By Marty Graham
SAN DIEGO (Reuters) - Ten people, including two former basketball players and a former assistant coach at the University of San Diego, have been indicted in connection with a scheme to fix games since 2008, U.S. federal prosecutors said on Monday.
The defendants were charged in the federal grand jury indictment with scheming to fix University of San Diego Toreros basketball games by bribing players and then betting on the games in Las Vegas.
All 10 defendants were charged with conspiracy to commit sports bribery, conduct an illegal gambling business and distribute marijuana.
The six-page indictment charges that the profits from selling marijuana and betting on the games were used to fund further dealing and bribing.
A spokeswoman for the university was not immediately available for comment.
Among those charged were former Toreros players Brandon Johnson and Brandon Dowdy, and former assistant coach Thaddeus Brown.
The alleged conspiracy began in 2008, according to the indictment, and a defendant sought to bribe players as late as March of this year. All but one of the defendants have been taken into custody.
The University of San Diego is a private Catholic college with about 7,800 full-time students. It competes at the Division 1 level of NCAA.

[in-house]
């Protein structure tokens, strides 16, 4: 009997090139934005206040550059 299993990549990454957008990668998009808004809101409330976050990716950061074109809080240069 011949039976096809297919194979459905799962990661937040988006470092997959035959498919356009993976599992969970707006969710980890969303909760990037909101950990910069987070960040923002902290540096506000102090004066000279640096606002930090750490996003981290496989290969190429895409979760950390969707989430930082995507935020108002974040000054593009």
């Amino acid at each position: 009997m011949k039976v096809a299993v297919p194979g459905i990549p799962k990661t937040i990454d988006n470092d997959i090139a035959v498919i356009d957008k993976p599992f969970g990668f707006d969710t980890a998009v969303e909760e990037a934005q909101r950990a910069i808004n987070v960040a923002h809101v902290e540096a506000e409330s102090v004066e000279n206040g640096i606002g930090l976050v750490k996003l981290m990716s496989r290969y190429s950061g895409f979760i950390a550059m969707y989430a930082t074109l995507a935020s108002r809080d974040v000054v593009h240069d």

The U.S. Attorney's Office and the FBI declined to say how much money was won betting or which games were affected.
But the indictment alleges that in February 2010, Johnson "attempted to influence and influenced the outcome of a USD game for a monetary bribe."
According to the USD Toreros website, Johnson, of Houston, was playing as a fifth-year senior that year and was allowed to stay on the team because an injury at the end of the 2009 season kept him from playing the maximum number of games allowed by the NCAA.
In February 2010, Johnson became the Toreros' all-time leading scorer, and the team lost five games and won one that month, according to the website.
The indictment states that Brown and Dowdy attempted to bribe a player to affect the outcome of a game in January 2011, but does not say if the player accepted the bribe or if any games were affected.
(Reporting by Marty Graham; editing by Dan Whitcomb, Greg McCune and Mohammad Zargham)